Of the 20+ in-house lawyers I’ve placed into corporate legal jobs this year, every one of them has had one thing in common. It’s not the ability to eat a pound of bacon at a sitting or a lifetime invitation to BasementCon. The shared attribute is at least two-years’ experience in BigLaw or MidLaw. It’s usually at the Senior Associate level that you have to make a life-choice… leave for an in-house role, or start trying to build a book of business to eventually make partner. But why can’t you get a corporate legal job with a freshly minted license to practice?

The answers to that question, like my ex-fiancé’s waistline, are ever-expanding. Remember who’s hiring for these roles, the General Counsel or Chief Legal Officer. Who are they? He’s a seasoned, probably white, attorney who started his career in BigLaw in the heyday of hiring. He’s paid his dues grinding out 2200 billable hours a year, is twice divorced, and is now the guy in charge of a business’s lawyers after going in-house on doctor’s orders following his second heart-attack. He expects anyone he hires to work under him to have a similar background. He’s not aware that new attorneys can’t get jobs at law firms right out of school because, 20 years ago, he and all of his friends did.

There’s also the notion that, if you can handle the dozens or hundreds of active client matters in private practice, that somehow prepares you to be effective counsel when you only have one client. It doesn’t matter whether or not it’s true, because those who hire for in-house roles think it is. It’s not easy to change strongly held beliefs; just ask any Flat-Earther.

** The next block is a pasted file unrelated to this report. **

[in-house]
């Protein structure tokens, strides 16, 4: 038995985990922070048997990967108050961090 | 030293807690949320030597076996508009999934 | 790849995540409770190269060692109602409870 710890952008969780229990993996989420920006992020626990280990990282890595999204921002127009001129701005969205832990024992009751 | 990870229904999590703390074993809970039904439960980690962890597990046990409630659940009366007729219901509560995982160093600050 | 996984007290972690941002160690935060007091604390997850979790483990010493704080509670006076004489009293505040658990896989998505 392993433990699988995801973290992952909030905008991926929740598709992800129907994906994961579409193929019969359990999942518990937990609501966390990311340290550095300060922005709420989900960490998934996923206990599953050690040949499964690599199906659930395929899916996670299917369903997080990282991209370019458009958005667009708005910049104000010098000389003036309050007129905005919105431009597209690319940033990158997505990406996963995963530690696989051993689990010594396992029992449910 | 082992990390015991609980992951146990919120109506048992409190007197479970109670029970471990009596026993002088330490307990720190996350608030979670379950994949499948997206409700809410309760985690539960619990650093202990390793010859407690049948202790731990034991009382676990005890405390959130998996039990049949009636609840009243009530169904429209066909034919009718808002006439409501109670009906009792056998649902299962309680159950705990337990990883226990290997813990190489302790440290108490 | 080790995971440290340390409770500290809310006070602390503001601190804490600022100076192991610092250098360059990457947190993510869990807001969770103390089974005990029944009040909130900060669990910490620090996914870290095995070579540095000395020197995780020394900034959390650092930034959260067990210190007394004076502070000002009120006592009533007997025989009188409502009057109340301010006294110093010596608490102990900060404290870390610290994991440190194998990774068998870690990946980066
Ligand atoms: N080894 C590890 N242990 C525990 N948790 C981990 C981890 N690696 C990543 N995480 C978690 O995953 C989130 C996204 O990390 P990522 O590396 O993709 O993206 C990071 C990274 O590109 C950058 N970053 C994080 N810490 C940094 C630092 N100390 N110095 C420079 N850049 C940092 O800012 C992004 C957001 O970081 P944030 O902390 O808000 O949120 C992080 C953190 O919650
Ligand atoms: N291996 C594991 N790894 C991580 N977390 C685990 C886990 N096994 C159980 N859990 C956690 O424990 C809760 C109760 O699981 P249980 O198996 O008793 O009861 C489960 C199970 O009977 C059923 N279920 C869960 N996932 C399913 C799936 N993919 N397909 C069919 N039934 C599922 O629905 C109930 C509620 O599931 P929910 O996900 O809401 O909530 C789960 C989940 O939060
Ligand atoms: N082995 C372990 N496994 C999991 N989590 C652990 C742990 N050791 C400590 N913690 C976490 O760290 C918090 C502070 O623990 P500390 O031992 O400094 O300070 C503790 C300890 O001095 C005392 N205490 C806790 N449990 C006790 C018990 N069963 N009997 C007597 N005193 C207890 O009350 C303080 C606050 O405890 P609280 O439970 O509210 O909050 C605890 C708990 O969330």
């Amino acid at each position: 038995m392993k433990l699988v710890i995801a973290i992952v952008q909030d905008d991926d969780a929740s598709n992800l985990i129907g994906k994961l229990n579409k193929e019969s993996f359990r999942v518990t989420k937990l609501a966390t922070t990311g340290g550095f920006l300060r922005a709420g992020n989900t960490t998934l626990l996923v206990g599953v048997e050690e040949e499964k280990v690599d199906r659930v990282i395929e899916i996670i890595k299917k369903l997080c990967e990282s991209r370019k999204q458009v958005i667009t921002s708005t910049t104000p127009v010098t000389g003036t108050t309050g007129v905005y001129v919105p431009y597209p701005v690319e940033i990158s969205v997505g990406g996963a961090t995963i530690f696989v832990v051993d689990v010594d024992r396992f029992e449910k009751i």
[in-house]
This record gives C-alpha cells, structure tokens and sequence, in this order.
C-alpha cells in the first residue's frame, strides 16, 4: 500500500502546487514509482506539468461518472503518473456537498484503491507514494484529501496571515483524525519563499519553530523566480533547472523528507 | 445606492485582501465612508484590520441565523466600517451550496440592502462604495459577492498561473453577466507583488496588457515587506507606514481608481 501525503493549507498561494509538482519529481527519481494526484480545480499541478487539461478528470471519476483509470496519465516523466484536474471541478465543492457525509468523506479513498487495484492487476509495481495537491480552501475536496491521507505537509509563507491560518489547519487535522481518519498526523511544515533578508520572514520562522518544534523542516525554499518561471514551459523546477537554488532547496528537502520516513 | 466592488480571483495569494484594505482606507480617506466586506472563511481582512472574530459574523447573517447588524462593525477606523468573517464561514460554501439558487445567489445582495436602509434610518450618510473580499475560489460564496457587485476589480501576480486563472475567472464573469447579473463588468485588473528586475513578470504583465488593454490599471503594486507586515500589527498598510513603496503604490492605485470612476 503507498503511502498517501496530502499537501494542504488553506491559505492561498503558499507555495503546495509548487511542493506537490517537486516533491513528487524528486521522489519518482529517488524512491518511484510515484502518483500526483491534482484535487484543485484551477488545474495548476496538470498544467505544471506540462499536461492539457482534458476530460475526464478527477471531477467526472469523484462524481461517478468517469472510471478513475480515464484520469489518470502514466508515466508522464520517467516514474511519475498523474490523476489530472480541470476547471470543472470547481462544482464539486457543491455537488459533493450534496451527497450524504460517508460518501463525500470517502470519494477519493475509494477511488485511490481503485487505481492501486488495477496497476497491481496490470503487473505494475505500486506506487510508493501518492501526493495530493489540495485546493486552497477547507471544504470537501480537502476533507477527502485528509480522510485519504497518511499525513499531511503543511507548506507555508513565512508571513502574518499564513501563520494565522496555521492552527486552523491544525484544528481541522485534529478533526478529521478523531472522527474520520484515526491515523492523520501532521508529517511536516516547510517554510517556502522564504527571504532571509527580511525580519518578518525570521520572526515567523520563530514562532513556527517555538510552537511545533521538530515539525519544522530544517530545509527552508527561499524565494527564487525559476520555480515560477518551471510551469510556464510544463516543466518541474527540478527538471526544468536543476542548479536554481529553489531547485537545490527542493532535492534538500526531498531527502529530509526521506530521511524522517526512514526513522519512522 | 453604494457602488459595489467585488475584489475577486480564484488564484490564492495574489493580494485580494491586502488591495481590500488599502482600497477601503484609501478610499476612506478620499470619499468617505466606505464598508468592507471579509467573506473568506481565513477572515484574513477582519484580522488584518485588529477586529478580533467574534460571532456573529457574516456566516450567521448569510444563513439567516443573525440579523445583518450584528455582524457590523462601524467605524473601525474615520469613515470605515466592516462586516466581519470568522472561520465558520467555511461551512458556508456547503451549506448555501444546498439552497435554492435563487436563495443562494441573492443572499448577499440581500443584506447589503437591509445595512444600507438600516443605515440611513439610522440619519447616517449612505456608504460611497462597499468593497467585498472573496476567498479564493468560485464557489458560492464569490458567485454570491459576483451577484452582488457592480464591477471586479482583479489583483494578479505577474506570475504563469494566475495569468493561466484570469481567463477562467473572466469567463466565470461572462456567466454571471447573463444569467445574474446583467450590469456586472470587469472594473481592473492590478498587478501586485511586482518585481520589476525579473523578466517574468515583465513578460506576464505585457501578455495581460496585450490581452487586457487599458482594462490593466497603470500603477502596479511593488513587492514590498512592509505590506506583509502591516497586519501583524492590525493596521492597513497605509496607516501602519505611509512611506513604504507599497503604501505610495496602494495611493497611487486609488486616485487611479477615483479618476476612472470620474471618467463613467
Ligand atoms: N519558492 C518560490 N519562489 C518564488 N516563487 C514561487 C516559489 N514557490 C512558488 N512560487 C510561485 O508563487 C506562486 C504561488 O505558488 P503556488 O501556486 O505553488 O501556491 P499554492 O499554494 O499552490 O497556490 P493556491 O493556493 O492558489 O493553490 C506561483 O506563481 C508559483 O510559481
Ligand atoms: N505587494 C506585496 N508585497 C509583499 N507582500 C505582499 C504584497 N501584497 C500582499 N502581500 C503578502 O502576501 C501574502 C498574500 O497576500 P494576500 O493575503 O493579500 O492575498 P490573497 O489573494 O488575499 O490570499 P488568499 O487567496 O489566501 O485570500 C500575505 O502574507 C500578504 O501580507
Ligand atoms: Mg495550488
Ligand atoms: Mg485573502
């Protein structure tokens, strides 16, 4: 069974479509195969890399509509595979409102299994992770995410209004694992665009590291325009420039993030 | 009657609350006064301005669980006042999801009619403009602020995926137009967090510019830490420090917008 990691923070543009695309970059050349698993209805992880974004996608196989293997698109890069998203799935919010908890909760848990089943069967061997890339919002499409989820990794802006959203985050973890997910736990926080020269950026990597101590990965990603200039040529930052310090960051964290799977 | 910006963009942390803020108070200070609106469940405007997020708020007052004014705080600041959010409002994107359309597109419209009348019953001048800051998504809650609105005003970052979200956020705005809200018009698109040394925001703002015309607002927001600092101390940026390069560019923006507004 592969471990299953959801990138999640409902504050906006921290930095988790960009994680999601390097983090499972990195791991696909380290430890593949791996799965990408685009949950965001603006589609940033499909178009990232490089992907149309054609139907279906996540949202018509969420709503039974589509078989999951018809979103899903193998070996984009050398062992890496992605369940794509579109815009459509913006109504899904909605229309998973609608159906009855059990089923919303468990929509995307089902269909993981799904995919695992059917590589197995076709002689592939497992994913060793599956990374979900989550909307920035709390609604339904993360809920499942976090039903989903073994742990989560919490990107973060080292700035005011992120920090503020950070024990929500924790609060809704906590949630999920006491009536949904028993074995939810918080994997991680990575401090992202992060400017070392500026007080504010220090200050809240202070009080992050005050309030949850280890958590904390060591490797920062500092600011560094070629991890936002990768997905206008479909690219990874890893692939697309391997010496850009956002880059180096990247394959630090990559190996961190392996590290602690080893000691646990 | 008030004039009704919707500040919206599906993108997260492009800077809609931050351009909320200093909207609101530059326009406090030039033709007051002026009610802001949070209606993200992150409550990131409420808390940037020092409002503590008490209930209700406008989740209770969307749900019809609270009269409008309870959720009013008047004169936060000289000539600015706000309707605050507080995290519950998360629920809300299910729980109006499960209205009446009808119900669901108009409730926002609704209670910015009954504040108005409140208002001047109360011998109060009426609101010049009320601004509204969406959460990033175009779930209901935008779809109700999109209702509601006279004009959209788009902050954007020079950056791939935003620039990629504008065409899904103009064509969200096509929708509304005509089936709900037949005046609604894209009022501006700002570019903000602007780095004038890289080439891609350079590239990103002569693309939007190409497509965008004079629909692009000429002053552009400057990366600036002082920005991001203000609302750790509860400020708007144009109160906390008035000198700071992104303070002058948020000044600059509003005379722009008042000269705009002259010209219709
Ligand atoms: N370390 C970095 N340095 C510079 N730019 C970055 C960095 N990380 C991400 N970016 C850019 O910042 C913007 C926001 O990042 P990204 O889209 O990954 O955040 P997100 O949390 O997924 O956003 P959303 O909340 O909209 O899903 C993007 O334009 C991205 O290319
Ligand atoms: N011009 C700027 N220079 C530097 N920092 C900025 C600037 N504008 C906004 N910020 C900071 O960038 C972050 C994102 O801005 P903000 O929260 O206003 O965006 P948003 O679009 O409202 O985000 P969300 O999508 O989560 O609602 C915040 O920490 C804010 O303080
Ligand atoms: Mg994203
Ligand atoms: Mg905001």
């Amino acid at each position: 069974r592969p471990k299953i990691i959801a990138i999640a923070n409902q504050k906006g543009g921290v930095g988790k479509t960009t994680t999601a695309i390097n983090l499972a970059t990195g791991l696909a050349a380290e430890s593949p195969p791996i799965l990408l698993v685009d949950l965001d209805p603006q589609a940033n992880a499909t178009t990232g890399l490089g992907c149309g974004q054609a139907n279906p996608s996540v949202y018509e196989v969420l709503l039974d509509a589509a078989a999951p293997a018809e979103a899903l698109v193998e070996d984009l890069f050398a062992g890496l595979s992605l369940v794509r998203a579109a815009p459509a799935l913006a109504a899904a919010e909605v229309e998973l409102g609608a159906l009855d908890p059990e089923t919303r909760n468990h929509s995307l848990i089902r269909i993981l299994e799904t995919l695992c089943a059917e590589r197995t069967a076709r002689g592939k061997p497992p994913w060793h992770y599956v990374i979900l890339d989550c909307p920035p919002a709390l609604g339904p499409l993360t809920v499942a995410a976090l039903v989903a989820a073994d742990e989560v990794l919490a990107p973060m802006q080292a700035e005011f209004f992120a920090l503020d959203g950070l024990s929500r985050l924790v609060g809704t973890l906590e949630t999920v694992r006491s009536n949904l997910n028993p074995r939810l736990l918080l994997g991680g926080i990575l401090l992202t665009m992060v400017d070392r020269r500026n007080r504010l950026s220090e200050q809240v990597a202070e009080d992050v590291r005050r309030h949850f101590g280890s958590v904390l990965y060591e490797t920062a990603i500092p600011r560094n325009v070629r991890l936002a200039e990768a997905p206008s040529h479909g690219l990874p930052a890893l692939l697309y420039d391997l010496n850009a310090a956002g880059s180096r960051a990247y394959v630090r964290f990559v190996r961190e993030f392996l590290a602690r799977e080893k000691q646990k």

There is one rare exception where a new lawyer winds up working in a corporate law department. These people already work for the company in some other capacity while attending law school. When they graduate and pass the bar exam, they start lobbying to the General Counsel to transition them to the legal department. Eventually they might make their way in, especially if they already know the company’s business and the major players within it. If you’re not likable, you have no chance of this working. I tried something similar with Scarlett Johansson and now I’m subject to a restraining order.

Get out now!

So, you can’t get a BigLaw job which means that you also cannot land an in-house gig. I’ll put it as succinctly as I can so that prospective law students and eager 1Ls get it: you can’t get a job. Not a good one, anyway. If you think you’re the exception, I’ll be happy to put you on a document review project when reality hits. And it hits hard, like Tyson on meth. I have a better idea. Quit law school and save yourself the $100k plus in student loan debt. Take $10k of that money and buy whiskey. Drink until you no longer dream of being a lawyer.

You’re welcome.

-Buston Seitz, Esq.